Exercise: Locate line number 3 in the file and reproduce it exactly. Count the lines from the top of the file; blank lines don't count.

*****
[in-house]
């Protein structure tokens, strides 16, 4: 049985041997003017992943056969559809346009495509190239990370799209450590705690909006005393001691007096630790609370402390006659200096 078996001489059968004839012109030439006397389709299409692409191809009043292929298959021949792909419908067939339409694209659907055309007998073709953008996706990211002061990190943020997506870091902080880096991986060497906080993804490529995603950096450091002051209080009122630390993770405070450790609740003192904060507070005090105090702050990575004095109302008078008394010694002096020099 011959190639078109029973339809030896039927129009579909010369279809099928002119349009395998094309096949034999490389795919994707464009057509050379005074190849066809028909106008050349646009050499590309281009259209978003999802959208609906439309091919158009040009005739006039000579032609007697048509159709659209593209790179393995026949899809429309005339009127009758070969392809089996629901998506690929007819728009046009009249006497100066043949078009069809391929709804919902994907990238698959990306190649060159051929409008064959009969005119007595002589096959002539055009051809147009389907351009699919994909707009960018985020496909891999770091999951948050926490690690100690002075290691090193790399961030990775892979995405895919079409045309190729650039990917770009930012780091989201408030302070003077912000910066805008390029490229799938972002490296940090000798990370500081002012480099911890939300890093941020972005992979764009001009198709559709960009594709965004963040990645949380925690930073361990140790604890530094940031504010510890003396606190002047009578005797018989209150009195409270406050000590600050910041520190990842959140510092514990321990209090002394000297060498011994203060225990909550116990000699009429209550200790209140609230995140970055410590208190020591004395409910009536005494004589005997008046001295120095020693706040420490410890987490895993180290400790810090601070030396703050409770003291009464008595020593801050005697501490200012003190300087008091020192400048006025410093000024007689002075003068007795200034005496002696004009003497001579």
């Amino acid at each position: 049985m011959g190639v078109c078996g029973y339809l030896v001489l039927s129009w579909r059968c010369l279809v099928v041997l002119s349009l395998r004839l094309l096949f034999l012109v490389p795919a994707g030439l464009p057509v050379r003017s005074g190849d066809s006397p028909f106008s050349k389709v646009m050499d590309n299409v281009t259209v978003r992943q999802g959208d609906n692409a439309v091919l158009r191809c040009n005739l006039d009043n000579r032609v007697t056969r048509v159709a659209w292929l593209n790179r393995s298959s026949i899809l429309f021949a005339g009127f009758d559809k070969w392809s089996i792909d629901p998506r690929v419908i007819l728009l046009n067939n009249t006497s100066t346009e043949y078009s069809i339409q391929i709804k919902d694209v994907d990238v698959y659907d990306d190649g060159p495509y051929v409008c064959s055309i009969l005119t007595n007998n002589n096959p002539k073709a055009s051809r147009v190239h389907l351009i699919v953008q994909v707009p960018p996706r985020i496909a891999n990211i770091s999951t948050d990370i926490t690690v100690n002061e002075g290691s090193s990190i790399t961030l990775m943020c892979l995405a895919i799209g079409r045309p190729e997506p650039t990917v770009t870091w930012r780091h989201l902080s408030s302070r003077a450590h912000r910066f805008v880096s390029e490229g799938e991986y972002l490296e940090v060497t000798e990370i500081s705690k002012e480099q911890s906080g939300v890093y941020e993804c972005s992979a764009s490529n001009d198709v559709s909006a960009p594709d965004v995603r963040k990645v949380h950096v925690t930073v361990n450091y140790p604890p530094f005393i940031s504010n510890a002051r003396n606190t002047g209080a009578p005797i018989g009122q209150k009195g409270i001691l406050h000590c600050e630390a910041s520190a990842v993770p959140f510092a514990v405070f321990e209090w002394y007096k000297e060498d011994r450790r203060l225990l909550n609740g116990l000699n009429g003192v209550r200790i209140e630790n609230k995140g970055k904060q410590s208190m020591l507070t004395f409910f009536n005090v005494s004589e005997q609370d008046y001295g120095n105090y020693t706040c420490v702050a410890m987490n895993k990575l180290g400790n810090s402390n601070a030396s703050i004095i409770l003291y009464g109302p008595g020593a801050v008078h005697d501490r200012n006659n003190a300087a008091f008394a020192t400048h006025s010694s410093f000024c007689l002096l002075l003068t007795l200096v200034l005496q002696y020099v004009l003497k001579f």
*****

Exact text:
């Amino acid at each position: 049985m011959g190639v078109c078996g029973y339809l030896v001489l039927s129009w579909r059968c010369l279809v099928v041997l002119s349009l395998r004839l094309l096949f034999l012109v490389p795919a994707g030439l464009p057509v050379r003017s005074g190849d066809s006397p028909f106008s050349k389709v646009m050499d590309n299409v281009t259209v978003r992943q999802g959208d609906n692409a439309v091919l158009r191809c040009n005739l006039d009043n000579r032609v007697t056969r048509v159709a659209w292929l593209n790179r393995s298959s026949i899809l429309f021949a005339g009127f009758d559809k070969w392809s089996i792909d629901p998506r690929v419908i007819l728009l046009n067939n009249t006497s100066t346009e043949y078009s069809i339409q391929i709804k919902d694209v994907d990238v698959y659907d990306d190649g060159p495509y051929v409008c064959s055309i009969l005119t007595n007998n002589n096959p002539k073709a055009s051809r147009v190239h389907l351009i699919v953008q994909v707009p960018p996706r985020i496909a891999n990211i770091s999951t948050d990370i926490t690690v100690n002061e002075g290691s090193s990190i790399t961030l990775m943020c892979l995405a895919i799209g079409r045309p190729e997506p650039t990917v770009t870091w930012r780091h989201l902080s408030s302070r003077a450590h912000r910066f805008v880096s390029e490229g799938e991986y972002l490296e940090v060497t000798e990370i500081s705690k002012e480099q911890s906080g939300v890093y941020e993804c972005s992979a764009s490529n001009d198709v559709s909006a960009p594709d965004v995603r963040k990645v949380h950096v925690t930073v361990n450091y140790p604890p530094f005393i940031s504010n510890a002051r003396n606190t002047g209080a009578p005797i018989g009122q209150k009195g409270i001691l406050h000590c600050e630390a910041s520190a990842v993770p959140f510092a514990v405070f321990e209090w002394y007096k000297e060498d011994r450790r203060l225990l909550n609740g116990l000699n009429g003192v209550r200790i209140e630790n609230k995140g970055k904060q410590s208190m020591l507070t004395f409910f009536n005090v005494s004589e005997q609370d008046y001295g120095n105090y020693t706040c420490v702050a410890m987490n895993k990575l180290g400790n810090s402390n601070a030396s703050i004095i409770l003291y009464g109302p008595g020593a801050v008078h005697d501490r200012n006659n003190a300087a008091f008394a020192t400048h006025s010694s410093f000024c007689l002096l002075l003068t007795l200096v200034l005496q002696y020099v004009l003497k001579f």